ST. CROIX– The Committee on Rules and Judiciary, chaired by Senator Novelle Francis, Jr., met on Thursday in the Frits E. Lawaetz Conference Room, St. Croix where the nomination of Annie Day Henry to serve as a member of the Public Employees Relation Board (PERB) for the District of St. Croix was debated. The Committee also considered several proposed legislations.
Henry, a Registered Nurse received a B.S. Degree in Nursing and served in the United States Air Force Nursing Corp in the 1990’s. She said she was trained to be a mediator and from 2016 to 2017 she underwent training in the administrative process, introduction to mediation, introduction to arbitration and resolving grievances through arbitration and mediation.
According to Henry, she has served the Virgin Islands Nurses Association as Chief Negotiator and engaged in collective bargaining, unfair labor practice, contract and stipulation writing and in 2013 assisted the certification of the Registered Nurses Leadership Union to become a legitimate union.
Henry who negotiated six collective bargaining agreements with six different Government Chief Negotiators said that her experience, background, willingness, dedication and commitment to serve the community has prepared her to be an asset to the PERB. After Committee members and other non-committee members questioning of the PERB’s nominee, her nomination was voted on with a favorable recommendation to the Full Body for further consideration.
The Committee took up the issue on Bill No.32-0010, proposed by Senator Francis, Jr., the Bill seeks to amend the Virgin Islands Code which governs the rate and computation of franchise taxes. The Bill increases the franchise taxes for corporations incorporated under the laws of the Virgin Islands from $150 to $300 and V.I. Foreign Sales Corporation from $300 to $500. The Bill also defines, “paid in capital” for the purposes of computing franchise tax.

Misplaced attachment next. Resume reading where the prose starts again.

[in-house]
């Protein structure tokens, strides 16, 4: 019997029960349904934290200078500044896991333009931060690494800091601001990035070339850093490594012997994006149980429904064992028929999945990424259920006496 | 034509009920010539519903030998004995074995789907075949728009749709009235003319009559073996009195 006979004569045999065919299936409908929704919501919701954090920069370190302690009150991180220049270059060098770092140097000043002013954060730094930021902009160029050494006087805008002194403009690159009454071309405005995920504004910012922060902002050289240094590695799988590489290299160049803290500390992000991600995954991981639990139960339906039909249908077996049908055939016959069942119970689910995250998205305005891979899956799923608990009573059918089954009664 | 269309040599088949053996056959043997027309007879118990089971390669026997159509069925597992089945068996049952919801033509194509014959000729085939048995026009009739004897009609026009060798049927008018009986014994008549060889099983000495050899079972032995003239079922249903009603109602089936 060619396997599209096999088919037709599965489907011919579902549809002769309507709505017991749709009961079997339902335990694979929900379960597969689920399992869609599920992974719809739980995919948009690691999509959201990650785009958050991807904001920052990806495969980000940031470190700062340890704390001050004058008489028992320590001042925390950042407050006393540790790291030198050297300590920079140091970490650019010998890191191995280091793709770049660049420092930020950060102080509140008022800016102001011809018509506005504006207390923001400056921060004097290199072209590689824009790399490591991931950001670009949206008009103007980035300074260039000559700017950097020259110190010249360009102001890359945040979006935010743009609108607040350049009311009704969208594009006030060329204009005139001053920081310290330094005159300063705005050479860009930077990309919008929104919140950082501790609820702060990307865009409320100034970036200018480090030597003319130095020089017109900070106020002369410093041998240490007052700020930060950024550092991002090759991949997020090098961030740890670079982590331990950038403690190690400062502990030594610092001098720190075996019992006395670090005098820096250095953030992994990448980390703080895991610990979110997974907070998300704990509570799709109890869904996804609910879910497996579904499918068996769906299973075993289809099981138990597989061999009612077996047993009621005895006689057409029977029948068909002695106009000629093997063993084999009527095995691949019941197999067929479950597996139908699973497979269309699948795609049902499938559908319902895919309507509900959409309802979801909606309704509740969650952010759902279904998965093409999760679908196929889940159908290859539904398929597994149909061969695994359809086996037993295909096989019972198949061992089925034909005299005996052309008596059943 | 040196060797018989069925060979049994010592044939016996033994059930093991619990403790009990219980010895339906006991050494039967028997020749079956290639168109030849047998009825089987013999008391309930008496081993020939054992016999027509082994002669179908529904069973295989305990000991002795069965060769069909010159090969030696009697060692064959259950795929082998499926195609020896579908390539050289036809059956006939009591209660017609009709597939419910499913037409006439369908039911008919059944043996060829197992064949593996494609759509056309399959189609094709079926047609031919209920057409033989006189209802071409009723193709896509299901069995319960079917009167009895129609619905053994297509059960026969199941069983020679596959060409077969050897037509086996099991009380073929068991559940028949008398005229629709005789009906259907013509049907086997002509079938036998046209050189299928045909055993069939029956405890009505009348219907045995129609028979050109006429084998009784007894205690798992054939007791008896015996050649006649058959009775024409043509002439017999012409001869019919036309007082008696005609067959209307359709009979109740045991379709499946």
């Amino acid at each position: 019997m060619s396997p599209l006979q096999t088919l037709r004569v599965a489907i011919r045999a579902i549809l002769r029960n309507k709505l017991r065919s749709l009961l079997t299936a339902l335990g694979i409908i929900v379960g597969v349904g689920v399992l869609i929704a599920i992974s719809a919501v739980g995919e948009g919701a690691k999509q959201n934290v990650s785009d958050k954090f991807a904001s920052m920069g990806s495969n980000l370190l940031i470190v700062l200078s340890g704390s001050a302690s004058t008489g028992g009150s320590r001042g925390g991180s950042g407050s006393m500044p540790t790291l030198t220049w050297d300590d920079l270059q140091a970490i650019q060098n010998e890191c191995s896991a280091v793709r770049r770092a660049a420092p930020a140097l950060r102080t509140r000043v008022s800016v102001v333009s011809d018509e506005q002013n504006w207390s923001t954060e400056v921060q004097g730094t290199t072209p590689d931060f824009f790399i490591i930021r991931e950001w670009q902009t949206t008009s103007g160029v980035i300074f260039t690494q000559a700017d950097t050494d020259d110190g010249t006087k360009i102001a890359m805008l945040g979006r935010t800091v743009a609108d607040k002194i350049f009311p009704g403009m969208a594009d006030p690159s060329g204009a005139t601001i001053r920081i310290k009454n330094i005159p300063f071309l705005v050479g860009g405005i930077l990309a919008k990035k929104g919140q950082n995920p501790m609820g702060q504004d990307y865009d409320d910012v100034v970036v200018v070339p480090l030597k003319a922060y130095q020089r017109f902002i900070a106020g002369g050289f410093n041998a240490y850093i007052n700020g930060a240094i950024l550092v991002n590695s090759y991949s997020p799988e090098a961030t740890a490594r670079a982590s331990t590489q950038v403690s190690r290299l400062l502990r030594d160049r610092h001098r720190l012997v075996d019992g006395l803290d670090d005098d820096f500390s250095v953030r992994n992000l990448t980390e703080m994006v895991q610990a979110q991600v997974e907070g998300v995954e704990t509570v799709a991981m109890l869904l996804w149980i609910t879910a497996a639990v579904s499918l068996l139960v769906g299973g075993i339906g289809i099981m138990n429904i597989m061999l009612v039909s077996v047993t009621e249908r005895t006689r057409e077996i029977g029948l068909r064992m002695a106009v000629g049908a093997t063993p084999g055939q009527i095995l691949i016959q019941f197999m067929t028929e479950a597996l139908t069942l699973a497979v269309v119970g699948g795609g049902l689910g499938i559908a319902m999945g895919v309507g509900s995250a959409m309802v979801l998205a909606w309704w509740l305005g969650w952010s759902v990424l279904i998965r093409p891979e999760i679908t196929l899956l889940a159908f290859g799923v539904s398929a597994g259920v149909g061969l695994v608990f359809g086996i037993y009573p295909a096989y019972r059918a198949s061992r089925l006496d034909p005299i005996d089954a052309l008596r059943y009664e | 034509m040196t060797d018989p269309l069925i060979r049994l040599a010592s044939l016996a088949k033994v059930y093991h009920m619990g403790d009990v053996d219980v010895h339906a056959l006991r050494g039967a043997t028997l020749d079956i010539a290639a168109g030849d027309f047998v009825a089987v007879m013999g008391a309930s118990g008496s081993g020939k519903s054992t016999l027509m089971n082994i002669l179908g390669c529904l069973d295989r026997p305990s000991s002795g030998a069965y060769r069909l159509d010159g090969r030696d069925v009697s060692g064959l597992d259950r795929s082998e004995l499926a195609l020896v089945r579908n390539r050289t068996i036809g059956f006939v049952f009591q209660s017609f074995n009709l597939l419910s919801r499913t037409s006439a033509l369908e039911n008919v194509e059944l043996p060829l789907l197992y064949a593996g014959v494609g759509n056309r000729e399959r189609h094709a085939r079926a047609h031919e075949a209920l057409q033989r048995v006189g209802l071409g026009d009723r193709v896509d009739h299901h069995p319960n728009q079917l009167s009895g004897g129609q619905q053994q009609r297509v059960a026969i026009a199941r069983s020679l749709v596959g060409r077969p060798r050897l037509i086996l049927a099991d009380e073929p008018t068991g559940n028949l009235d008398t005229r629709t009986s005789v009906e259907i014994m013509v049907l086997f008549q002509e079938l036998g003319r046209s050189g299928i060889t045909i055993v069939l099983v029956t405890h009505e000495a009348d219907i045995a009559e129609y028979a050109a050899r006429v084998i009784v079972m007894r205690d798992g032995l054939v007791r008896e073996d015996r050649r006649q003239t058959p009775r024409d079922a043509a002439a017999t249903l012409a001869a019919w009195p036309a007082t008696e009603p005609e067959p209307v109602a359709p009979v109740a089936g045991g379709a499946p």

Chairman Francis, Jr., said the bill is being sponsored on behalf of the Office of the Lieutenant Governor and seeks to close a loophole that has kept the Government from collecting its fair share of franchise taxes. He added that what was in front of the committee today represented the hard work of the Lt. Governor’s Office to move the Territory beyond the status quo, while finding balance between the concerns of the private sector and the realities of the Government to collect what is rightfully owed by way of taxes.
The Chairman pointed out the proposed changes to how the franchise taxes are computed, the legislation will not affect the average small businesses or mom and pop stores, which are the lifeblood of the Territory’s economy. Instead, the companies that will be affected are the larger corporations that are multijurisdictional, and that comprise a very small percentage of the more than 42,000 business entities on file in the Division of Corporations and Trademarks.
Denise Johannes, Director, Division of Corporation and Trademarks said with additional time granted by the Committee, the parties were able to meet and engage in robust discussions about Bill No.32-0010, which has been amended pursuant to those discussions. Director Johannes added that Bill No.32-0010 as currently amended does much good by increasing tax liability for small business, and increasing the revenue generating capability of the Division of Corporation and Trademarks, and by extension, the Government of the Virgin Islands.